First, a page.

The lost souls are on both sides of the bars in this death-row melodrama, the first novel from the author of works on societal issues (All God’s Children, 2007, etc.).
The prison is old. The row itself is below ground. The nameless narrator calls the place enchanted, for the inmates are under the spell of death. Executions in the lethal injection chamber are frequent. Mute since the age of 6, this narrator left a mental hospital at 18 and did something “too terrible to name” to a little boy. He found sanctuary in the prison library until, intolerably provoked, he beat another inmate to death and was transferred to solitary. There are too many gaps in the mute’s story to make him compelling. We know much more about his neighbor York, convicted of crimes against girls, again unspecified. His beautiful, mentally challenged mother had slept with half their small town; her visitors took advantage of York, too. He was born with syphilis. This detail is uncovered by the lady, as the death penalty investigator is known. (The author has worked in this field.) Acting for the defense to commute York’s sentence to life, she is up against a tight deadline and against York himself, who wants to die. Her sleuthing could have made a powerful novella, but there are too many distractions. We delve into the lady’s background, a mirror image of York’s. She’s painfully alone but looking for a mate, and she finds one in another death-row visitor, the fallen priest, a loner burdened by guilt. But Denfeld’s not done; she explores the prison culture, in which corruption is rampant and rape condoned. She is on much surer ground here than with her magic realist touches, such as the golden horses that live beneath the row and start running as an execution nears. Their role? “[B]eauty in the pain,” says the priest.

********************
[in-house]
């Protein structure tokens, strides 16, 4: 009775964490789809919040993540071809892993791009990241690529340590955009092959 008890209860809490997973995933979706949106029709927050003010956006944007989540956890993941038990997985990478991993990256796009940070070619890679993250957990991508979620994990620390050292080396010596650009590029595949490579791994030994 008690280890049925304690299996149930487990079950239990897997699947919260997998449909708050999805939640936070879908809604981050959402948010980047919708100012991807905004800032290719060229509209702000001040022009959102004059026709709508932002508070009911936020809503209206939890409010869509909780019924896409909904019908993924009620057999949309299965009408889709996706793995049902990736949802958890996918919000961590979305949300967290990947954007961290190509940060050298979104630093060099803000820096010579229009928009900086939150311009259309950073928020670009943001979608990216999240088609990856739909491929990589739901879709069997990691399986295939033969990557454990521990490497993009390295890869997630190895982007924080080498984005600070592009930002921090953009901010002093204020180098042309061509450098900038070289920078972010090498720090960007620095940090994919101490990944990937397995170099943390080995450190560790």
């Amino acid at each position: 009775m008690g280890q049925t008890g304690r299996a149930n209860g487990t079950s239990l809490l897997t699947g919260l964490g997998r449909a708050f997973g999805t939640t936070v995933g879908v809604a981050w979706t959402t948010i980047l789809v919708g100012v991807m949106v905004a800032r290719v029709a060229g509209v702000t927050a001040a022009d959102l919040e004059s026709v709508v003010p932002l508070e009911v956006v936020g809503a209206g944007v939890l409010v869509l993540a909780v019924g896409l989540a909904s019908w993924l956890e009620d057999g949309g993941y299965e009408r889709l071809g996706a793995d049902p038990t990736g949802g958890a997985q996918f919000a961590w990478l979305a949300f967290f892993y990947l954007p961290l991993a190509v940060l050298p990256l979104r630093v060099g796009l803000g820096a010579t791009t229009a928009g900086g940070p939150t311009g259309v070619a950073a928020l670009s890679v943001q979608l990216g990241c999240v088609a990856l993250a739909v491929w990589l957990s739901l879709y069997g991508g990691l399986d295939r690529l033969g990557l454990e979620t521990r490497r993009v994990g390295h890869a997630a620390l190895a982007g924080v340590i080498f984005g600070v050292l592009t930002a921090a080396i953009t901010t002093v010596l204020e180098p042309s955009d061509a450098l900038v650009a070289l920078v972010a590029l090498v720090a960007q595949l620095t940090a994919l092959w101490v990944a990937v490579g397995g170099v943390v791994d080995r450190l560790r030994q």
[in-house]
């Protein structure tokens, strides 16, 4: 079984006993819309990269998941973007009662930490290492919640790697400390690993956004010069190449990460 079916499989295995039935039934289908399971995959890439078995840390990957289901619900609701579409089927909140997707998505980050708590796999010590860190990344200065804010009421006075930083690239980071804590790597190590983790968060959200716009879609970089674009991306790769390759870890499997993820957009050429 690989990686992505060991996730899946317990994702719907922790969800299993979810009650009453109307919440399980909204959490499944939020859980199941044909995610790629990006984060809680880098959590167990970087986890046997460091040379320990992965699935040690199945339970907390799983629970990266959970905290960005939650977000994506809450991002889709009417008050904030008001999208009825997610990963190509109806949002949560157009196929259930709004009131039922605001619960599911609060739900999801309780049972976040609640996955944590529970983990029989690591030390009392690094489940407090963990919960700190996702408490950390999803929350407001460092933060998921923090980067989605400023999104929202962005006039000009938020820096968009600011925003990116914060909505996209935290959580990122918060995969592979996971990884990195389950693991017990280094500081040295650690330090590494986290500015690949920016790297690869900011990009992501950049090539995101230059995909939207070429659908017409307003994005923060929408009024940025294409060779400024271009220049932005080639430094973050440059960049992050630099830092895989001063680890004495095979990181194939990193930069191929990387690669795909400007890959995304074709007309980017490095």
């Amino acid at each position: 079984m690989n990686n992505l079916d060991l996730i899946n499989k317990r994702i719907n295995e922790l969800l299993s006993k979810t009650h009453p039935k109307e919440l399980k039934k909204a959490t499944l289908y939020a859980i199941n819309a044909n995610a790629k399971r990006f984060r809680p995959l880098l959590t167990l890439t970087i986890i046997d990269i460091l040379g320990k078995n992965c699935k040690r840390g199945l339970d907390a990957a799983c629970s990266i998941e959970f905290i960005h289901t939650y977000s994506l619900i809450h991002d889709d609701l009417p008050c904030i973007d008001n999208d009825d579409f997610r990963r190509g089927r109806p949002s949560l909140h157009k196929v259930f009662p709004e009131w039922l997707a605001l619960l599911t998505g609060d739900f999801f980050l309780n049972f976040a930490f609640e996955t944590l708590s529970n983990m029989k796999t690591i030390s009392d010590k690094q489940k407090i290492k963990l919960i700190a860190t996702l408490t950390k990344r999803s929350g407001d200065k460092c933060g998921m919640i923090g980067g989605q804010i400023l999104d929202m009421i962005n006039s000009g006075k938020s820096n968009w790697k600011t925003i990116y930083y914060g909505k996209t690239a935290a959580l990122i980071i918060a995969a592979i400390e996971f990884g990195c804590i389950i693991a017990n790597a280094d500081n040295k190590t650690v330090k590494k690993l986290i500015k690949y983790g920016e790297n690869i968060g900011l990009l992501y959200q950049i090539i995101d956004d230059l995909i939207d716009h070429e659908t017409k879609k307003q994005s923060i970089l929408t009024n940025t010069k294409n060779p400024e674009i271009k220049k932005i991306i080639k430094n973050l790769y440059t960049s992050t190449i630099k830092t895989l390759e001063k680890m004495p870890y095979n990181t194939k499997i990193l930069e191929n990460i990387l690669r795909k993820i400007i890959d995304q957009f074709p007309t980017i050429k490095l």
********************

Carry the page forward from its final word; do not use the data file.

An over-the-top work with a number of preordained victims but no individuals.